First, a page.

Editor's note: This column originally ran in the Monday edition of The State.
COLUMBIA - A few months ago, the S.C. Education Oversight Committee approved an accountability system that to call flawed would be generous. The new system is highly …
This item is available in full to subscribers
Click here to log in
If you're a print subscriber, but do not yet have an online account, click here to create one.
If you aren't yet a subscriber,
click here to start a new subscription.
You also have the option of purchasing 24 hours of website access, for just 99 cents. *
Click here to continue.
* Full access is available from time of purchase through 11:59pm the following day
COLUMBIA - A few months ago, the S.C. Education Oversight Committee approved an accountability system that to call flawed would be generous. The new system is highly dependent on one-shot standardized bubble tests and guarantees that 30 percent of the state's schools will be deemed below average or unsatisfactory, regardless of measurable performance or improvement.
Making matters worse is the fact that the passing cut scores to meet or exceed expectations on the tests that will drive this system are set above legitimate grade level achievement expectations and are among the highest in the country.
Because of this, our students will continue to look like they lag badly behind the rest of the country, even though what counts as a passing score in the rest of the country is a lot lower.
The whole thing is a stacked deck, on purpose I believe.
What is most disappointing about this system is that it does little or nothing to measure the attributes listed on the "Profile of the South Carolina Graduate," a document that was actually adopted by the EOC, in addition to the General Assembly, the State Board of Education, the State Chamber of Commerce and other groups. This forward-thinking document provides a comprehensive picture of the knowledge, skills and personal attributes that graduates need to be successful in adult life.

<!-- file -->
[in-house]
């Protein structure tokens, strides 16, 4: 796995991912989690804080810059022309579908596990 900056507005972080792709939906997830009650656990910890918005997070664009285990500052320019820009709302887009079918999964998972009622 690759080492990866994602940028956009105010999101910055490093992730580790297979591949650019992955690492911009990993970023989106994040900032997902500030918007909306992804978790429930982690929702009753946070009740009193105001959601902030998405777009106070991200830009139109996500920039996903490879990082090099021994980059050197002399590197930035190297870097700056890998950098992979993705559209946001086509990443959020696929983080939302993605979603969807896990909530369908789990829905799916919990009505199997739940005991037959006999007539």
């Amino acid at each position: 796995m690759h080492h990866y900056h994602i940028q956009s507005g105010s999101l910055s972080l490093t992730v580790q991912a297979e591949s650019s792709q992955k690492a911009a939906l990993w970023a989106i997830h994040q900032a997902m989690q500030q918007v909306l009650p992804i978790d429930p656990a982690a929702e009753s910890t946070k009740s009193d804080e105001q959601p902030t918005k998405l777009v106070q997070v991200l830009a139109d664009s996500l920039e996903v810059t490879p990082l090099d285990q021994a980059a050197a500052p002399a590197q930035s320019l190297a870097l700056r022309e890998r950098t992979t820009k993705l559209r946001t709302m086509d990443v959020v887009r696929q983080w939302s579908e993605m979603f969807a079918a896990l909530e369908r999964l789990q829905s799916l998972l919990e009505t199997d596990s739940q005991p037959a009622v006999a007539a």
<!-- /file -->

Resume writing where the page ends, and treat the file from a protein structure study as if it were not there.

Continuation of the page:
Unfortunately, there is very little in the new accountability structure that measures areas included in the profile: creativity and innovation, collaboration and teamwork, problem-solving, the arts, perseverance, work ethic. These are attributes that low-bid bubble tests will never touch.
The EOC made a very big deal about how much stakeholder feedback it received in developing the new accountability system. I can tell you that stakeholders advocated very strongly for a balanced system that measures more than what is measured by bubble tests. The EOC largely ignored both the feedback received and the spirit of the profile. The question is why.
I hate to be a conspiracy theorist. But I firmly believe the EOC's agenda is to put public education in a no-win situation in order to set the stage for vouchers. A few years of this stacked system will give the EOC and its political cronies ammunition for public funding of private schools through vouchers or some similar scheme. That way, the EOC can help subsidize parents who will never use public schools anyway and defund public schools that are now funded at more than $500 per student less than state law requires.
I wouldn't have that big a problem with vouchers if private schools benefiting from public money had fully open admission and were held accountable for the same tests as public schools. But voucher proponents fight such provisions tooth and nail. Open access and transparent accountability are only for public schools.
I had a voucher proponent tell me recently that accountability for private schools is based on parent satisfaction. I wish public schools could get that kind of deal. Most if not all survey data from the past 20 years indicate that an overwhelming majority of public school parents are quite satisfied with their schools. A big point of any dissatisfaction, however, is with the incessant bubble testing mandated by agenda-driven bodies such as the EOC.
The General Assembly needs to send the EOC back to the drawing board to fix its horrendous accountability plan. I would also suggest that the General Assembly ask why this bureaucracy exists in the first place. Most states seem to do quite well with just a State Board of Education, which is what we had in South Carolina long before the EOC came into being.
The money spent on the EOC would be much better spent on school buses, or teachers, or programs cut during the downturn, or library books, or pens, pencils and paper for that matter.
One more thing: I would challenge the non-educator members of the EOC to substitute for a week in a real school and talk to real teachers, principals and students. This might open their eyes.
Dr. Frank Morgan is Kershaw County School superintendent; contact him at frank.morgan @kcsdschools.net.
More Articles to Read